This “Utopian” society seems to still struggle with gender equality. Huxley demonstrates several instances throughout the novel in which women are portrayed as sexual objects, and even deemed as the bad ones. Brave New World begins with a class of students who are being toured around by the director of the facility. Much like that classroom and most top positions it appears that women are not as valued as men.
In Rip Van Winkle, in regards to the Nature of Marriage, I believe Irving exhibits sexism in many ways, perhaps without meaning to. For example, since the perspective and protagonist is male, the reader is then expected to adopt a position of hostility or indifference towards the main female in the story. This story is just one example in American Literature of how women are often portrayed through misogyny. It can be inferred that this story expresses the inherent male desire to escape from confrontation and responsibilities that one must handle when dealing with sex and marriage, among various other types of relationships. While this desire is easily applicable to both men and women, this desire is predominantly made male.
In Virginia Woolf’s essay “A Room of One’s Own,” she states secondary sources she reads about woman are “worthless”. The secondary sources consist of books about women, written by men. This means the sources are interpretations of primary resources. Primary sources comprise of authentic narrative concerning an incident. So the secondary sources Virginia Woolf was reading were biased.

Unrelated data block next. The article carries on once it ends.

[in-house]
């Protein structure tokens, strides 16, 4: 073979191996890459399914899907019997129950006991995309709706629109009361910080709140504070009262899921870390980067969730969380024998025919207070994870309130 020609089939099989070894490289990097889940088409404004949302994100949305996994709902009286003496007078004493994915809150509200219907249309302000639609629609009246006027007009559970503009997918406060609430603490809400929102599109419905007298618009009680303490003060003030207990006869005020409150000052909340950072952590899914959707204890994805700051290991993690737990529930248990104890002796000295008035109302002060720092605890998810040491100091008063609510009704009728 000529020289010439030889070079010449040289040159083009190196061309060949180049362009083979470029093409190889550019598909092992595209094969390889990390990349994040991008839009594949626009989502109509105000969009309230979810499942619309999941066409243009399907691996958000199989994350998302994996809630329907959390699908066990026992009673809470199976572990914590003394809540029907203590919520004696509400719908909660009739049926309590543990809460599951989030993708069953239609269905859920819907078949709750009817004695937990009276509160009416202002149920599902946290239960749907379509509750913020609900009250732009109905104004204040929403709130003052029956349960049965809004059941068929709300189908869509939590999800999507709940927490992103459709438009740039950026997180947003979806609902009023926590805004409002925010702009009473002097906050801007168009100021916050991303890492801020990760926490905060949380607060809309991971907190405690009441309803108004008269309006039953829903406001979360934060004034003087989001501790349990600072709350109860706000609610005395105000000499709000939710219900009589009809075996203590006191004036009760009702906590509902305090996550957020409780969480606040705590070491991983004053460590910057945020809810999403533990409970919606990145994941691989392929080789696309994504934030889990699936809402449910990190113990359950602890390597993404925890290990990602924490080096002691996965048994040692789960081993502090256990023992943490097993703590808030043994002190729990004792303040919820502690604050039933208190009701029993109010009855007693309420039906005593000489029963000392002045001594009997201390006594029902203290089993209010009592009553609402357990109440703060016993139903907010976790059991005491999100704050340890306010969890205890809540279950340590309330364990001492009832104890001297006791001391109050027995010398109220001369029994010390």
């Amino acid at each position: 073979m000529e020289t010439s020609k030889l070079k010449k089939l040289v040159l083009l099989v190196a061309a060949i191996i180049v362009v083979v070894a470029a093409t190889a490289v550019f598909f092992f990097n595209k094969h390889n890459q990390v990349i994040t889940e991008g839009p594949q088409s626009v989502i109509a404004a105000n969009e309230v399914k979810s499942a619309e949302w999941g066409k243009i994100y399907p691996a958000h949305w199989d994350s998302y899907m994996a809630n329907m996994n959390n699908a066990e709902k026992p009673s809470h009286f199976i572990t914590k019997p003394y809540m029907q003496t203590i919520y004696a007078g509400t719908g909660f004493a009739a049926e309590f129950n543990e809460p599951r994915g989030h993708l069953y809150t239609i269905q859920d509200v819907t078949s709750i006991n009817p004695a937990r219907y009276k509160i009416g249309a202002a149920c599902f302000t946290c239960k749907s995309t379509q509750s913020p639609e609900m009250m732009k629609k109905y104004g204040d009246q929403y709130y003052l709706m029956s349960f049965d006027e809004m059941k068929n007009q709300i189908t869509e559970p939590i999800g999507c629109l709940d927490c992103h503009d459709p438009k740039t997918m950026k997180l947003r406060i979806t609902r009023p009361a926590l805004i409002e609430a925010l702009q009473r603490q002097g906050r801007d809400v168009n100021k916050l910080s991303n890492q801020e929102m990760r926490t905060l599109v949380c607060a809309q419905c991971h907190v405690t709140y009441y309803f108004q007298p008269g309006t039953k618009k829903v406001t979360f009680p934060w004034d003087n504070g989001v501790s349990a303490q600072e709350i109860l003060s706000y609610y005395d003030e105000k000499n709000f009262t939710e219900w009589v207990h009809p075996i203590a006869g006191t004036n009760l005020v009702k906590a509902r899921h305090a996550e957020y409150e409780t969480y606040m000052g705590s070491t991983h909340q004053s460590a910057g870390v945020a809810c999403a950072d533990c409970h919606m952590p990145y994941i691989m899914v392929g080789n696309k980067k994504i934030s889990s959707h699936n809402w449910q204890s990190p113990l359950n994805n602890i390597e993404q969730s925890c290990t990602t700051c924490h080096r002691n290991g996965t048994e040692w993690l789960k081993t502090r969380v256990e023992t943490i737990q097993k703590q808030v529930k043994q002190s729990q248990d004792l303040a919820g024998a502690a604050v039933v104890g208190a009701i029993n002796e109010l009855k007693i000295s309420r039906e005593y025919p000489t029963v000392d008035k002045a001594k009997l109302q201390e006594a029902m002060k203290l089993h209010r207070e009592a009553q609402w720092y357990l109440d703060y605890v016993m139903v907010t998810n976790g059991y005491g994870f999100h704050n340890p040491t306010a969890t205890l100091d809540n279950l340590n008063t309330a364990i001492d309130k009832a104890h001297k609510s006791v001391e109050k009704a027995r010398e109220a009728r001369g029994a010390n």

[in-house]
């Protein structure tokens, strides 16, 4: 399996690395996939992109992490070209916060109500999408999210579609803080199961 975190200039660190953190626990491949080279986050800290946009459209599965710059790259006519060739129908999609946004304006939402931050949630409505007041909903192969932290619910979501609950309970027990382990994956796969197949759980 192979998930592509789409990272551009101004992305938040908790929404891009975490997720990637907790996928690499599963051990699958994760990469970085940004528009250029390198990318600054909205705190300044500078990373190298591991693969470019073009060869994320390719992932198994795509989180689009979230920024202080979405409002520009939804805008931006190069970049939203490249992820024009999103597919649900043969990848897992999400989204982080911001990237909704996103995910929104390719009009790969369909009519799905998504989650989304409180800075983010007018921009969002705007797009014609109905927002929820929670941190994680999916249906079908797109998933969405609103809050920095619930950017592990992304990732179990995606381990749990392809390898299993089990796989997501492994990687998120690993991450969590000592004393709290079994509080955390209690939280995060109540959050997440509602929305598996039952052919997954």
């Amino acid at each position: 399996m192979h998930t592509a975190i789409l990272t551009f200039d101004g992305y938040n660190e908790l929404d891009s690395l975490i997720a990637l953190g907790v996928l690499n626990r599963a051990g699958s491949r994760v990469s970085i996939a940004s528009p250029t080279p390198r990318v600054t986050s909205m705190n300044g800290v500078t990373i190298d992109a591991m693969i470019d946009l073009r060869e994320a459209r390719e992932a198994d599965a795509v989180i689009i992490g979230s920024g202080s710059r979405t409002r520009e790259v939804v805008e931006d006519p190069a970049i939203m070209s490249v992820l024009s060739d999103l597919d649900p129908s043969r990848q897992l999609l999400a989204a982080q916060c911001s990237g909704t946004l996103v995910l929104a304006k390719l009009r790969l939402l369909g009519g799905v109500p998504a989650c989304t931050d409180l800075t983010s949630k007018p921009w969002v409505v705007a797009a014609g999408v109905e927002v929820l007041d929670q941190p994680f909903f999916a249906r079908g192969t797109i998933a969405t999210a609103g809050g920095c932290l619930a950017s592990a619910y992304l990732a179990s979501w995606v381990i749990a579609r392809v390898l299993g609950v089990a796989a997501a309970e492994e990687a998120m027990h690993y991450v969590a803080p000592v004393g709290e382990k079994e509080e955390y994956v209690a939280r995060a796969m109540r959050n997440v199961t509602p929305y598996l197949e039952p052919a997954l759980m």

when he addresses ideology and explains that, “we all are subjected to dominant perspectives in the most mundane and ordinary activities of our lives” (Ideological Criticism 211). For instance, an activity such as reading the Twilight saga, which contains messages about gender roles, is an example of dominant perspectives that adolescent girls are subjected to. Since young girls are already easily influenced, it doesn’t help to have something that they love and are very interested in, as this causes them to become more influenced. These stories have developed quite the audience when it comes to young girls and they have also played a role in influencing said young girls about gender roles. These gender roles portrayed in the saga explain to readers that women are a weaker sex.
Unfortunately we still have some gender inequality issues almost as common as the brave new world society. As I said, in the novel there wasn’t superiors who were women and in my society it isn’t any different, we have yet to experience a women becoming a president. In both of our societies we are looked as sex objects not for the same reason but they both lead to it; My society’s reason is how women are often looked at as sex objects because of the attire and just even the fact that much as the men do. Women aren’t viewed as highly and as great as the men do in both
1. Introduction According to Louis Rubin, Jr., Gone with the Wind is “the best-selling popular historical novel ever published in America” (81). The book “received the annual award of the American Booksellers Association (now the American Book Award) and the Pulitzer Prize” (Jones “Tomorrow” 315). Despite these awards and a wide appreciation among its reading audience, the novel has not won considerable popularity among literary critics (Adams 61; Burt 577).